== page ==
Reporting on the academic performance of its student athletes with a level of statistical precision normally reserved for sporting events, the University of Hartford announced that it has clinched its second-straight America East Academic Cup in 2012-13 after posting the highest grade point average of any school in the 18-year history of the award, according to data from by the America East conference.
Compiling a 3.24 GPA in 2012-13, the Hawks' winning GPA was six points higher than the next highest mark, which belonged to New Hampshire (3.18 GPA). Binghamton University and University of Vermont tied for third (3.12 GPA), followed by University of Maine (3.11), Stony Brook University (3.08), Boston University (3.07), University at Albany (3.01) and UMBC (2.83), the university reported.
“We are all so proud of our student-athletes who have proven once again that we do things the right way: we excel on the field or court and in the classroom,” said University of Hartford President Walter Harrison. “Here at Hartford, the term student-athlete has meaning.” Harrison has served as Chair of the National Collegiate Athletic Association's Committee on Academic Performance.
The Academic Cup, established by the America East Board of Directors in 1995, is presented to the institution whose student-athletes post the highest grade point averages during that academic year. Last year, Hartford student-athletes earned a 3.17 GPA, edging out the University of Vermont by one one-hundredth of a point to clinch UHart's first Academic Cup since 1996-97. In 2012-13, the Hawks surpassed last year's mark by seven one-hundredths to take home back-to-back Academic Cups for the first time in school history.
The Hawks set a record in the classroom in the Spring 2013 semester, posting a combined 3.23 GPA, edging the previous school mark of 3.22 set one year ago. This past spring, Hartford boasted 252 student-athletes with GPAs of 3.0 or better, with 150 of those student-athletes notching at least a 3.5 and 20 out of 358 student-athletes earning a perfect 4.0 GPA for the semester.
“Congratulations to the University of Hartford, most notably its student-athletes, on this historic achievement,” said America East Commissioner Amy Huchthausen. “It is indicative of the hard work put in and the value placed on academics not only by Hartford, but by all nine of our institutions and student-athletes, who consistently excel academically year in and year out, which is a core pillar of this conference and what sets us apart from so many others.” After a season in which its mens basketball team was ineligible for post-season play because of substandard academic performance a few years ago, UConn received the news earlier this year that they would again be eligible for post season play in 2014.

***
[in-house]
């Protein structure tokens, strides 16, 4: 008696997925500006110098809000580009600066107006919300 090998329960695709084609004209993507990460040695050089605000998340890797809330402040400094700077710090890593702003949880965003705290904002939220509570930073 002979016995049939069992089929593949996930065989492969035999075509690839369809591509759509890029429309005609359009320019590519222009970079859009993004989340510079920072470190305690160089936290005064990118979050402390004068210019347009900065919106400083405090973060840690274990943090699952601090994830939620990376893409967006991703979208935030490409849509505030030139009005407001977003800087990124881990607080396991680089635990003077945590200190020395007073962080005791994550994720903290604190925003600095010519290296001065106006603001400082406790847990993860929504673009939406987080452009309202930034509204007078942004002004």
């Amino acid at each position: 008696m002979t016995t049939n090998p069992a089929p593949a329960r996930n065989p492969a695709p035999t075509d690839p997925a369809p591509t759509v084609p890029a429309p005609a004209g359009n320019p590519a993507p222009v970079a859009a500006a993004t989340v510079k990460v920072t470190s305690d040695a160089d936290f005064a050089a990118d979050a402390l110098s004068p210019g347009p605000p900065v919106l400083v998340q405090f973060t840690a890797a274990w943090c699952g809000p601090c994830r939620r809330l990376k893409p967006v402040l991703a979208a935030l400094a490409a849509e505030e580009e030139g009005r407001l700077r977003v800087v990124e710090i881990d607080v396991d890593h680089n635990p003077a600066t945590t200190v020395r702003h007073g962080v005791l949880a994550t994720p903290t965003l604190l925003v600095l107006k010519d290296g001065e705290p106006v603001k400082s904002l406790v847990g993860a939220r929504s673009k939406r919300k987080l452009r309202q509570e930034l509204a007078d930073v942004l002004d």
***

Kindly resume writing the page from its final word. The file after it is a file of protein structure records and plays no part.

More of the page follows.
According to the NCAA's explanation of the Academic Progress Rate (APR) system which determines eligibility, each athlete earns one retention point for staying in school and one eligibility point for remaining academically eligible. The team's total points are divided by the number of possible points, then multiplied by 1,000 to reach the APR.
UConn's score for the 2011-12 academic year was 947 out of 1,000, giving the program two consecutive years with scores surpassing the NCAA benchmark. With a two-year average of 964, UConn surpassed the NCAA's two-year standard of 930 and will be eligible for postseason play in 2014, The Hartford Courant reported.
Five Quinnipiac University teams have received a Public Recognition Award from the NCAA for earning high scores in the most recent Academic Progress Rate (APR) compilation, according to the school.
The Quinnipiac squads recognized by the NCAA include: men’s indoor track & field, women’s cross country, women’s golf, women’s indoor track & field and women’s outdoor track & field. All five teams are rewarded for scoring in the top 10 percent in each sport with respect to their Academic Progress Rates (APRs).